DURBAN, SOUTH AFRICA - JUNE 20, during the Cricket SA media briefing at Selborne Country Estate on June 20, 2012 in Durban, South Africa Photo by Anesh Debiky / Gallo Images

Stuart hess

Cricket South Africa’s stand-in chief executive Jacques Faul tendered his resignation yesterday morning, but said interim president Willie Basson and all the Board of Directors have asked him to reconsider.

Faul was appointed to the position following the suspension of Gerald Majola in March in the wake of the findings made by Judge Chris Nicholson regarding the bonus scandal which rocked the sport in 2009.

Faul said last night he felt his position had become untenable because the Board had lost trust in his judgment. “They are stepping in and interfering in operational stuff that really is my job to do. I don’t want to fight my board, but if they don’t trust my judgment, then how can I go on?”

Faul said in the hours following the handing in of the letter, Basson and every member of the Board of Directors had called offering their support. “They’ve asked me to reconsider, and I’ll do so and give my final answer at next Friday’s Board meeting,” Faul remarked.

Cricket SA had slowly started to re-build its reputation following the bonus scandal where Majola was found to have breached the Companies Act in awarding himself and several office-bearers bonuses totalling R4,7-million for CSA’s part in hosting the Indian Premier League and the ICC Champions Trophy in 2009.

Majola is currently in the midst of a disciplinary process which was to have been wrapped up by the end of May. Among Nicholson’s recommendations was that a new vastly more independent Board of Directors be chosen to run CSA’s affairs. CSA appointed an eight-member steering committee to interrogate various options regarding the new administration.

Nicholson also recommended that a small team be constructed to look into the make up of the independent directors who must sit on the new board. This has proved to be a major sticking point for the current Board – with several of them understood to be jostling to retain their positions – though Faul was reluctant to say if the “interference” he was encountering was part of that larger political game. “I can’t say if that’s the case. All I know is, I’ve been invited over to Lord’s next month (to watch the third Test between SA and England) and I didn’t want this hanging over me. I can’t be expected to represent Cricket SA if my Board won’t trust me. I’m not in this to get free trips. I care about the game,” Faul added.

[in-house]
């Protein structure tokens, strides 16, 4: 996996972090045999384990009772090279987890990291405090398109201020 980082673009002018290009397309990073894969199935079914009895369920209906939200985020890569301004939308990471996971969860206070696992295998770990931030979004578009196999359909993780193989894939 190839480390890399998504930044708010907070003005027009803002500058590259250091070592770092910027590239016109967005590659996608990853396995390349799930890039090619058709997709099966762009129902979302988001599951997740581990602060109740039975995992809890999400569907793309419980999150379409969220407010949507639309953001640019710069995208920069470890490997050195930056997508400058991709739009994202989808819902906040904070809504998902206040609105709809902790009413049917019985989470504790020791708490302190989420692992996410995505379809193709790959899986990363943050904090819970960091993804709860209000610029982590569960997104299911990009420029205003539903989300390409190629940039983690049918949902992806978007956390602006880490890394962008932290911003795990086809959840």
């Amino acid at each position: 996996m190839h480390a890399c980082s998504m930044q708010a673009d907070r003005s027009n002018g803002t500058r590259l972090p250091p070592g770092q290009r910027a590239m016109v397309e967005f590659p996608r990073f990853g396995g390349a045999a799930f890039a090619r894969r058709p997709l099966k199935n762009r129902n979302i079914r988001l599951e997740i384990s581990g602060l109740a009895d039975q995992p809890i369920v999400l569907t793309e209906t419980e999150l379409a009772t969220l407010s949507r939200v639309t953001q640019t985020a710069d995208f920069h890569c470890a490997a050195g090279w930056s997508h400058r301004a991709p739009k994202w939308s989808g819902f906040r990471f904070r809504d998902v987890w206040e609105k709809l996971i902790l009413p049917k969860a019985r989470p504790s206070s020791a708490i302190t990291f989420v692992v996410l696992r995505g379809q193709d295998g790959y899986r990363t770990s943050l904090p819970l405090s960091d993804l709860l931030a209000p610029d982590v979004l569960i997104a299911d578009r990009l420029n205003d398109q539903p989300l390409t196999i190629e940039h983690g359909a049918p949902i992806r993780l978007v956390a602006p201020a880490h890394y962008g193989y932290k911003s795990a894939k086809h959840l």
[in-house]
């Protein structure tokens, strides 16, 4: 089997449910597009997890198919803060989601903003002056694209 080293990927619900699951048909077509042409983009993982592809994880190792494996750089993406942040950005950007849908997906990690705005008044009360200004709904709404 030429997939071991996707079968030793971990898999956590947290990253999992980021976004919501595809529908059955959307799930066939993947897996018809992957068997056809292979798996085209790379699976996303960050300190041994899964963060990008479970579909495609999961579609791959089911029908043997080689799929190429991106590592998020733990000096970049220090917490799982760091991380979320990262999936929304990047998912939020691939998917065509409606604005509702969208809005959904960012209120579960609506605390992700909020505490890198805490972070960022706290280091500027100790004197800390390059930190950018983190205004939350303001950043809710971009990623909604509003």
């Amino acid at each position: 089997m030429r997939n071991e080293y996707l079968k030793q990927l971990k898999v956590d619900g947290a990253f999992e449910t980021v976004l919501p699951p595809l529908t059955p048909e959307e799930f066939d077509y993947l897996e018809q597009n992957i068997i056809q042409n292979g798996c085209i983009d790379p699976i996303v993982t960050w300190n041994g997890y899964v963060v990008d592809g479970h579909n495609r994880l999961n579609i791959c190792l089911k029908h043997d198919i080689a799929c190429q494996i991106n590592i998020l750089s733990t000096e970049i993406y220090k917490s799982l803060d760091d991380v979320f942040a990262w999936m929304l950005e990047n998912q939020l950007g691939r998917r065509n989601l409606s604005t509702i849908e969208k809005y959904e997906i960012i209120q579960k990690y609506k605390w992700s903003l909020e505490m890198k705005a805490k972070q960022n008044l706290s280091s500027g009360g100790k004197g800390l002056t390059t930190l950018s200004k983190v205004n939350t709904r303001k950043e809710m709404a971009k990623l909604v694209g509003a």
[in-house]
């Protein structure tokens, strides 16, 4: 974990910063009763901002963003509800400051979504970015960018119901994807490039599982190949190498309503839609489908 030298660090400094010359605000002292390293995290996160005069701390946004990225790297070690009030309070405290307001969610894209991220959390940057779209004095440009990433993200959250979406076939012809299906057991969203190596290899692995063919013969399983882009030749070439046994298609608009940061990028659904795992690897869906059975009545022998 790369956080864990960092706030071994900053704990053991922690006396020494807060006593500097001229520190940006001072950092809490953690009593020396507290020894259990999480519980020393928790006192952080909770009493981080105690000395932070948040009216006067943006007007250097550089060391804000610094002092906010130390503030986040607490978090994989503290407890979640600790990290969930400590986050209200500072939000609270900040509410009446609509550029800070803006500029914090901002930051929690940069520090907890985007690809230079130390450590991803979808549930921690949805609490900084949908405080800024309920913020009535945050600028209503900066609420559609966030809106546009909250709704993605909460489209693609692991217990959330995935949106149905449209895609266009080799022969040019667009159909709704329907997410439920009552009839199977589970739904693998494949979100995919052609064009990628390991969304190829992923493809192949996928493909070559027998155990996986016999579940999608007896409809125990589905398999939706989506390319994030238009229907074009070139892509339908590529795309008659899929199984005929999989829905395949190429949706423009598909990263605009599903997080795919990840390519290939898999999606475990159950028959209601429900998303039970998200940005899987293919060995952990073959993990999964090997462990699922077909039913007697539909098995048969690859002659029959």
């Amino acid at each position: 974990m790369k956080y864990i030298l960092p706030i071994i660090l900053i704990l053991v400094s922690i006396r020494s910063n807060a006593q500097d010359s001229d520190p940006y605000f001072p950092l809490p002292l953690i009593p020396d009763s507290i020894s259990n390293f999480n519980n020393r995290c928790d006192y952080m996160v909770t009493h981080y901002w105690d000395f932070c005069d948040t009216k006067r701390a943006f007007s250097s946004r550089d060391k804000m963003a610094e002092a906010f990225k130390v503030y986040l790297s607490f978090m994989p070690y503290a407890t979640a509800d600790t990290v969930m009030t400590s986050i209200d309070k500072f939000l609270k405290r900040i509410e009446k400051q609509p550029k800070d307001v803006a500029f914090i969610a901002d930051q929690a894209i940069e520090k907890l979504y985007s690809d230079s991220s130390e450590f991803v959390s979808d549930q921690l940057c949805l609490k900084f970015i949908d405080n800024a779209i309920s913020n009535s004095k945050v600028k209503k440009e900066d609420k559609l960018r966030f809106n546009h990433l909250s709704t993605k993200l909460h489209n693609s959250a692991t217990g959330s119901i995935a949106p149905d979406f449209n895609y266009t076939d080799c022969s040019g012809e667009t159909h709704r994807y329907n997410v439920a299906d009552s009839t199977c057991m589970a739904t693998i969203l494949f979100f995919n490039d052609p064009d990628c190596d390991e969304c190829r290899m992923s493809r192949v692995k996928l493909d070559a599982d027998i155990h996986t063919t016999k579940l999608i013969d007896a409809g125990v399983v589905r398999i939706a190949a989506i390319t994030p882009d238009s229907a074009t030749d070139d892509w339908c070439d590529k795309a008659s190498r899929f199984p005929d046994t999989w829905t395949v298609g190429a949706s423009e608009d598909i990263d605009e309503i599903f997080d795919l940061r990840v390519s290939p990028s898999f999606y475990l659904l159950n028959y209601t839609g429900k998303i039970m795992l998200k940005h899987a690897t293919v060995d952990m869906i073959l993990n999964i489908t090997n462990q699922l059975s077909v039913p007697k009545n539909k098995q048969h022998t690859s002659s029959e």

Faul was seconded to CSA’s offices from North West Cricket Union and was initially reluctant to take up the position – only doing so after being pushed by NWCU president Archie Pretorius, one of a minority of Board members who sided with former president Mtutuzeli Nyoka in his fight with Majola. Since Faul’s appointment, CSA have slowly started to improve their image particularly with sponsors, with financial giants Momentum signing a long-term deal to sponsor one-day cricket.

“I hope this can be resolved. This shouldn’t be about one person. In fact, there’s a chance that CSA could have its third CEO in the space of 12 months once all the committee work has been completed. It will be that person’s job to further ensure that the organisation’s reputation continues to be held in high regard by the public and potential sponsors.”